Spectroscopy and lifetime of bottom and charm hadrons

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There are several motivations for studying masses and lifetimes of the hadrons containing a heavy quark, either the bottom or the charm quark. First, the mass and the lifetime are fundamental properties of an elementary particle. Second, the spectroscopy of hadrons gives insights into the QCD potential between quarks. In particular, a symmetry exists for heavy hadrons when the heavy quark mass is taken to be infinite, providing a powerful tool to predict and understand properties of those heavy hadrons. Third, studies of the lifetimes of heavy hadrons probe their decay mechanisms. A measurement of the lifetime, or the total ... continued below

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566 Kilobytes pages

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Ukegawa, F. May 15, 2000.

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There are several motivations for studying masses and lifetimes of the hadrons containing a heavy quark, either the bottom or the charm quark. First, the mass and the lifetime are fundamental properties of an elementary particle. Second, the spectroscopy of hadrons gives insights into the QCD potential between quarks. In particular, a symmetry exists for heavy hadrons when the heavy quark mass is taken to be infinite, providing a powerful tool to predict and understand properties of those heavy hadrons. Third, studies of the lifetimes of heavy hadrons probe their decay mechanisms. A measurement of the lifetime, or the total decay width, is necessary when the authors extract magnitudes of elements of the Kobayashi-Maskawa matrix. Again, in the limit of an infinite heavy quark mass things become simple and decay of a heavy hadron should be the decay of the heavy quark Q. This leads to a prediction that all hadrons containing the heavy quark Q should have the same lifetime, that of the quark Q. This is far from reality in the case of charm hadrons, where the D{sup +} meson lifetime is about 2.5 times longer than the D{sup 0} meson lifetime. Perhaps the charm quark is not heavy enough. The simple quark decay picture should be a better approximation for the bottom hadrons because of the larger b quark mass. On the experimental side, the measurements and knowledge of the heavy hadrons (in particular bottom hadrons) have significantly improved over the last decade, thanks to high statistics data accumulated by various experiments. The authors shall review recent developments in these studies in the remainder of this manuscript.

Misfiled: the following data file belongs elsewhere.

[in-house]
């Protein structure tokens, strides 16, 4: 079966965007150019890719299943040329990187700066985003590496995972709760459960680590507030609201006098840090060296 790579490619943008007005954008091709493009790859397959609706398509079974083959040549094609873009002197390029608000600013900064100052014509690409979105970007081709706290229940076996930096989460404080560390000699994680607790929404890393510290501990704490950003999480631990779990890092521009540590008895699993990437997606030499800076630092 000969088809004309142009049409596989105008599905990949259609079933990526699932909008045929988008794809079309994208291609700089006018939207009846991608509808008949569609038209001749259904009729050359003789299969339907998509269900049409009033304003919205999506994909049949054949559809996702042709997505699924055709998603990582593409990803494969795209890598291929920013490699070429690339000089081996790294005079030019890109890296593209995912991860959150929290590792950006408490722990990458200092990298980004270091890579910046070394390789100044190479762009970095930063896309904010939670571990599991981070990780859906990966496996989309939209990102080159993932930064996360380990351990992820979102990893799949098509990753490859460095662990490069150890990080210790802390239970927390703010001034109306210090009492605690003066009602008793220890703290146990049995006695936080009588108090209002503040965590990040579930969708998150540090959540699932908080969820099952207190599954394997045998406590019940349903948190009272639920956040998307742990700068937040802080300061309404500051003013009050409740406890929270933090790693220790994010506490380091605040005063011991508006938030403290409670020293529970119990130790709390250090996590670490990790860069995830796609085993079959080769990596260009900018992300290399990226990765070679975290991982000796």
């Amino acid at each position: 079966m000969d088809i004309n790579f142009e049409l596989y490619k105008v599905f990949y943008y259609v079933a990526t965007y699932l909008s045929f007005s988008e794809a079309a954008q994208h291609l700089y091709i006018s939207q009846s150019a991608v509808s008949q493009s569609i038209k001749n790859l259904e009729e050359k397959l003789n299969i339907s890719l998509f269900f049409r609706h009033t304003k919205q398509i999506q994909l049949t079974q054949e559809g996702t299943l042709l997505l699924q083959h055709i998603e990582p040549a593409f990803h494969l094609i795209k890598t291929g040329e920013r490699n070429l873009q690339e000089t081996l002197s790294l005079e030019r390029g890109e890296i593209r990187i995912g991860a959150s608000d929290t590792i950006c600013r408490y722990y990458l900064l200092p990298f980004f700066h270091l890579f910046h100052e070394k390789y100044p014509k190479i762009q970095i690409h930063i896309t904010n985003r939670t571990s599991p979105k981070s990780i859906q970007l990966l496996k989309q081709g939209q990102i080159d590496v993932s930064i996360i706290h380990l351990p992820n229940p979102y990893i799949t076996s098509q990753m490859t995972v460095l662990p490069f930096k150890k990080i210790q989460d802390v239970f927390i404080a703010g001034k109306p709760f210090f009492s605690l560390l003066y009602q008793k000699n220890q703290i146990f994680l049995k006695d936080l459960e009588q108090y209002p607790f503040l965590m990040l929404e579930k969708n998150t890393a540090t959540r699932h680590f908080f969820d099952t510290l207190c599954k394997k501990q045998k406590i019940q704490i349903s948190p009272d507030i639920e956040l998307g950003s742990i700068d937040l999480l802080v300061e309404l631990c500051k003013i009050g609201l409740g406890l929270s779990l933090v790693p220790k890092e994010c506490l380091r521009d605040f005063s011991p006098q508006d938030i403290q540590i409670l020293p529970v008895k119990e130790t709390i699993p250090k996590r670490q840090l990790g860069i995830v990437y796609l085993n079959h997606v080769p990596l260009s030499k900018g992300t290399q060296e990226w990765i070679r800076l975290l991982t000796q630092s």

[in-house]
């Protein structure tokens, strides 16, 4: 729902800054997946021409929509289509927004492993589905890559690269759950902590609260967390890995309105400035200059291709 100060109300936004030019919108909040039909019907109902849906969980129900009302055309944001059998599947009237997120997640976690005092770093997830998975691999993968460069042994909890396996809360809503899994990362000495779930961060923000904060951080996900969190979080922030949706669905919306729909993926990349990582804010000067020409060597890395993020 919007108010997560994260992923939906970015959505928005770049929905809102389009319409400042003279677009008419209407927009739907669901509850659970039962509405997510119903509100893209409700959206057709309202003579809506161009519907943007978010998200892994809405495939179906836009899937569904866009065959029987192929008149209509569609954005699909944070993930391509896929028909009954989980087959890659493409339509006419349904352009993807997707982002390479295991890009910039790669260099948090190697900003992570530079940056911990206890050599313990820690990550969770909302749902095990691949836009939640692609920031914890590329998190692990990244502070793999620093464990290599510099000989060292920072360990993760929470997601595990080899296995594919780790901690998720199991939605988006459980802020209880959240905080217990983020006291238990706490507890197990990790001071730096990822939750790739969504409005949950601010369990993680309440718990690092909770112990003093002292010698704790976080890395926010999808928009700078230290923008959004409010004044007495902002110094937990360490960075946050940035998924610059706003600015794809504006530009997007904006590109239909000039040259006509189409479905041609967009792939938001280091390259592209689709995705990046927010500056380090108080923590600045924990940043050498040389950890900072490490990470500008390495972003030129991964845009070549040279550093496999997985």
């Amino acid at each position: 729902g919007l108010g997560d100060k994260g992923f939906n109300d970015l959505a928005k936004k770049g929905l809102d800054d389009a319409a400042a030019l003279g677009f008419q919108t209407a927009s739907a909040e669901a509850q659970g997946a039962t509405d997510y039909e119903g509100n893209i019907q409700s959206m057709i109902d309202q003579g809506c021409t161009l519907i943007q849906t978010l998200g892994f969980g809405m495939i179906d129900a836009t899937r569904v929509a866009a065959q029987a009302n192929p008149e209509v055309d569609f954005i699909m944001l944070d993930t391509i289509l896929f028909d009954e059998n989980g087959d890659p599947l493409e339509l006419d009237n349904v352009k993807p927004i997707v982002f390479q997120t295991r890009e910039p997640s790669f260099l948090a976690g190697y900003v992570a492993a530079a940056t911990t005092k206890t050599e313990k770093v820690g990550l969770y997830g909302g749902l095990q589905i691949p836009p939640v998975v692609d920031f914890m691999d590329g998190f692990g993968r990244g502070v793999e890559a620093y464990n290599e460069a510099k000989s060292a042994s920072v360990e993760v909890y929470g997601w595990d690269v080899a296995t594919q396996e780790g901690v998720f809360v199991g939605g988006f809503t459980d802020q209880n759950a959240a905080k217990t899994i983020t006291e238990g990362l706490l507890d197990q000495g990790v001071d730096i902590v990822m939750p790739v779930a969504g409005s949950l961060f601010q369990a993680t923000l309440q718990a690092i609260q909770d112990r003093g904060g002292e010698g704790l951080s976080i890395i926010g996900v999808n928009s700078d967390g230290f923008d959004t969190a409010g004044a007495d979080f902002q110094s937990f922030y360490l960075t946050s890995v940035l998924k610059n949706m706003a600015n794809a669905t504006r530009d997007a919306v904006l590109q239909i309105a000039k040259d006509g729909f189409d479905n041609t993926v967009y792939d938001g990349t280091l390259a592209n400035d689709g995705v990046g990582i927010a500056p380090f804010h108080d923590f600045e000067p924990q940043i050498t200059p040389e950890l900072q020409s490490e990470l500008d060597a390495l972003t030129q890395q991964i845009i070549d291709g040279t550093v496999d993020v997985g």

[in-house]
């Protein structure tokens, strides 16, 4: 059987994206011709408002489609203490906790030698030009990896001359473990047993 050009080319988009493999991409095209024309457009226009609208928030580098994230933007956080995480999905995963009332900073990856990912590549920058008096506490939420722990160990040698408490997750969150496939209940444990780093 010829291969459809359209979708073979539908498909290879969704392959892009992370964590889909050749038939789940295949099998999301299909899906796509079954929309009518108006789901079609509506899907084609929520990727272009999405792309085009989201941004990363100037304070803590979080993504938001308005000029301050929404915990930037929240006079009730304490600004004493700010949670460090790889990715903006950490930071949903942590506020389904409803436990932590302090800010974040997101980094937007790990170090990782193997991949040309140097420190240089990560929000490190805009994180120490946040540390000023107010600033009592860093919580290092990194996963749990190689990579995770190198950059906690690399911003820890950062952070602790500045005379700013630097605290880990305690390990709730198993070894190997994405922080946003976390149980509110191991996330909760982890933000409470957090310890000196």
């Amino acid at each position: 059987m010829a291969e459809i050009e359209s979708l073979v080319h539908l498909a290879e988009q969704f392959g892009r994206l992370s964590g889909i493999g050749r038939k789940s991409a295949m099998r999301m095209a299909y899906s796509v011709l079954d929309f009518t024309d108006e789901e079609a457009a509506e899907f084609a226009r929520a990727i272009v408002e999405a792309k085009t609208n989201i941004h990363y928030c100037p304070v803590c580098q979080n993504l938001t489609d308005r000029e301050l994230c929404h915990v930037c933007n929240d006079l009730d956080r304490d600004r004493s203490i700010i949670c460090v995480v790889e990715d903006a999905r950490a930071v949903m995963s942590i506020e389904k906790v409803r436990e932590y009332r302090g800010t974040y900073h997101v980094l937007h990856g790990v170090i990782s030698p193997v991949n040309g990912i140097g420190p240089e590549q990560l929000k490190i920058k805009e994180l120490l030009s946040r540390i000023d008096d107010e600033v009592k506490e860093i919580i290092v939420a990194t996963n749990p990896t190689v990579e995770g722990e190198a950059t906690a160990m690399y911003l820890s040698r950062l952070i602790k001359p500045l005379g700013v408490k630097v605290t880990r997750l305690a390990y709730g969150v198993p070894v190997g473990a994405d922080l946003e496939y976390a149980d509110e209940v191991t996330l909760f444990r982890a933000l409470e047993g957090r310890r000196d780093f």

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566 Kilobytes pages

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  • 3rd International Conference on B Physics and CP Violation, Taipei (TW), 12/03/1999--12/07/1999

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  • Report No.: FERMILAB-Conf-00/009-E
  • Grant Number: AC02-76CH03000
  • Office of Scientific & Technical Information Report Number: 754851
  • Archival Resource Key: ark:/67531/metadc709780

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  • May 15, 2000

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  • Sept. 12, 2015, 6:31 a.m.

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  • April 1, 2016, 5:53 p.m.

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Ukegawa, F. Spectroscopy and lifetime of bottom and charm hadrons, article, May 15, 2000; Batavia, Illinois. (digital.library.unt.edu/ark:/67531/metadc709780/: accessed August 17, 2017), University of North Texas Libraries, Digital Library, digital.library.unt.edu; crediting UNT Libraries Government Documents Department.